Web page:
ARESIA-OZOIR's active target is a convincing tool to train electronic warfare with SkyRadar's NextGen 8 GHz Pulse radar.French manufacturer ARESIA-OZOIR (formerly Lun'tech) is known for its Luneberg radar reflectors and its active radar reflectors used to :

  • Maximize radar visibility (RCS) of targets (Armed Forces training for radar-guided shooting)
  • Test the performance of radars in all modes (Qualification, calibration and commissioning of radar systems)

The manufacturer has launched a special version of an active target, operating with low emission power on the 8-18 GHz Frequency band. The device is optimized on electronic warfare training with SkyRadar's NextGen 8 GHz Pulse Radar Training System.

Watch the video, which we produced in a session with experts from ARESIA-OZOIR and SkyRadar. We show how the Luneberg Lens can be used to produce big radar cross sections. And then we use the active target to lock in the radar and drag its interest away from the lense's strong RCS, by even producing a bigger RCS and pushing the lense's reflection close to noise threshold. In an operational setting, the real target would disappear below that threshold. The deceptor's mission to hide it would be accomplished.

The video shows nicely how we can create range deception - in our training setting with varying cable lenghts with different dielectric factors. The system can also provide speed deception through a superimposed Doppler frequency.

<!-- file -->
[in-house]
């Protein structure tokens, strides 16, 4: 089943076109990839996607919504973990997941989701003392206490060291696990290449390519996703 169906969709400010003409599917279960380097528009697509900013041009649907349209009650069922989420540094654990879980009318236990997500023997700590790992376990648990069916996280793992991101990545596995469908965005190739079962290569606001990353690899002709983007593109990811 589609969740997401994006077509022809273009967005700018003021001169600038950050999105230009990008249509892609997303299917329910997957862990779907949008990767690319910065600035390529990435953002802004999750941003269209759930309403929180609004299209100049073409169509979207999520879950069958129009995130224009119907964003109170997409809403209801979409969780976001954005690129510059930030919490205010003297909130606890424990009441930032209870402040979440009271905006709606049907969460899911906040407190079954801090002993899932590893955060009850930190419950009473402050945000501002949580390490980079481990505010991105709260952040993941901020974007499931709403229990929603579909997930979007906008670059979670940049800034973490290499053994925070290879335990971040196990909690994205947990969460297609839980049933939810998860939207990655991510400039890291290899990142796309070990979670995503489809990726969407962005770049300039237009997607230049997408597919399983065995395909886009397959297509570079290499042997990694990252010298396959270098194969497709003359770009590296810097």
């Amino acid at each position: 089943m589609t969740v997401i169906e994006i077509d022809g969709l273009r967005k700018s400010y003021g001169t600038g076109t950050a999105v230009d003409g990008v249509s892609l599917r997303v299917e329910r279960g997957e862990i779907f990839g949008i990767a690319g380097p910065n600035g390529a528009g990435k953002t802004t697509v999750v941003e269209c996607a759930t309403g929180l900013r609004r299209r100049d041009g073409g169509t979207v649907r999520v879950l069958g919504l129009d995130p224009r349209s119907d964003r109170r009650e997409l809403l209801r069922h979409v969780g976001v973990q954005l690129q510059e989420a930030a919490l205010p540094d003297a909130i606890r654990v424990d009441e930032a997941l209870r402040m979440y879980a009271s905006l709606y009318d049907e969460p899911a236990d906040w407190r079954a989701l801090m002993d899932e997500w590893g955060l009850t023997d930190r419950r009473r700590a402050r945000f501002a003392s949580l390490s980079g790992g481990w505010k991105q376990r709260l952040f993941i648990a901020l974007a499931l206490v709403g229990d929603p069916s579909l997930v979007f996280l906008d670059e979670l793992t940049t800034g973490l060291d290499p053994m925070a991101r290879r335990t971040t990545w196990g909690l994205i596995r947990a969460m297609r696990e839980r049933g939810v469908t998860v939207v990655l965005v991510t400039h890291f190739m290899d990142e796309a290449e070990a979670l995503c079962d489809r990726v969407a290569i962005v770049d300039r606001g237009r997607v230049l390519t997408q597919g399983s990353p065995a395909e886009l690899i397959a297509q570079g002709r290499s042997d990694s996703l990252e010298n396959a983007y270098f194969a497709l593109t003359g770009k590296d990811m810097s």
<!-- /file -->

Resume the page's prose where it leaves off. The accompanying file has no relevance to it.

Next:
The active target but also the Luneberg lense can be purchased at together with the complete radar and Electronic Warfare training infrastructure. You can also acquire it directly from ARESIA-OZOIR, where you can benefit from their portfolio of lenses and other calbiration oriented targets.

The sessions with the experts generated lots of videos and radar logs which we will share in this series. You will also learn how to react on and dismantle jamming attacks.

So stay tuned, and call us to discuss the suitable EW training solution for your military academy or university.

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We thank Florent Christophe for contributing to this EW experimentation session.

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